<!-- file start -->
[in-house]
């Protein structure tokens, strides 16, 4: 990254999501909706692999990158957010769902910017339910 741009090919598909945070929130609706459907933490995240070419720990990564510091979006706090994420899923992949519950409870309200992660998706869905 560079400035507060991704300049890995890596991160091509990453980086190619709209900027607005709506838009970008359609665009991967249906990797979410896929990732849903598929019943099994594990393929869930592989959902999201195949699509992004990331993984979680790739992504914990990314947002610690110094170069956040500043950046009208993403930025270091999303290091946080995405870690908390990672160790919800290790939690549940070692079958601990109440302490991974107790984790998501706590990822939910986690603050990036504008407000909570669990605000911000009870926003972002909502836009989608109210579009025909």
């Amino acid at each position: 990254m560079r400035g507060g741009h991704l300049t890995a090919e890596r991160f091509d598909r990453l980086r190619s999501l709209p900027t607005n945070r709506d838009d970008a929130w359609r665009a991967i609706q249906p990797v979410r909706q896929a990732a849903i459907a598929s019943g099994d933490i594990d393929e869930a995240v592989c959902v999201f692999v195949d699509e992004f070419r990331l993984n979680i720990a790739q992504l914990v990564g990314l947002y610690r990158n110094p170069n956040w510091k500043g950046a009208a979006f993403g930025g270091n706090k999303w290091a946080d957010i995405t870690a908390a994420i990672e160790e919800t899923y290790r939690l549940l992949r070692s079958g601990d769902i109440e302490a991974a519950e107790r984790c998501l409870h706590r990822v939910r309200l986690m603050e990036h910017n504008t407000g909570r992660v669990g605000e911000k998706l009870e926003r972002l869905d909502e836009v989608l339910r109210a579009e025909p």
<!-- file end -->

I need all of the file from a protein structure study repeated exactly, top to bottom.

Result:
[in-house]
């Protein structure tokens, strides 16, 4: 990254999501909706692999990158957010769902910017339910 741009090919598909945070929130609706459907933490995240070419720990990564510091979006706090994420899923992949519950409870309200992660998706869905 560079400035507060991704300049890995890596991160091509990453980086190619709209900027607005709506838009970008359609665009991967249906990797979410896929990732849903598929019943099994594990393929869930592989959902999201195949699509992004990331993984979680790739992504914990990314947002610690110094170069956040500043950046009208993403930025270091999303290091946080995405870690908390990672160790919800290790939690549940070692079958601990109440302490991974107790984790998501706590990822939910986690603050990036504008407000909570669990605000911000009870926003972002909502836009989608109210579009025909």
């Amino acid at each position: 990254m560079r400035g507060g741009h991704l300049t890995a090919e890596r991160f091509d598909r990453l980086r190619s999501l709209p900027t607005n945070r709506d838009d970008a929130w359609r665009a991967i609706q249906p990797v979410r909706q896929a990732a849903i459907a598929s019943g099994d933490i594990d393929e869930a995240v592989c959902v999201f692999v195949d699509e992004f070419r990331l993984n979680i720990a790739q992504l914990v990564g990314l947002y610690r990158n110094p170069n956040w510091k500043g950046a009208a979006f993403g930025g270091n706090k999303w290091a946080d957010i995405t870690a908390a994420i990672e160790e919800t899923y290790r939690l549940l992949r070692s079958g601990d769902i109440e302490a991974a519950e107790r984790c998501l409870h706590r990822v939910r309200l986690m603050e990036h910017n504008t407000g909570r992660v669990g605000e911000k998706l009870e926003r972002l869905d909502e836009v989608l339910r109210a579009e025909p």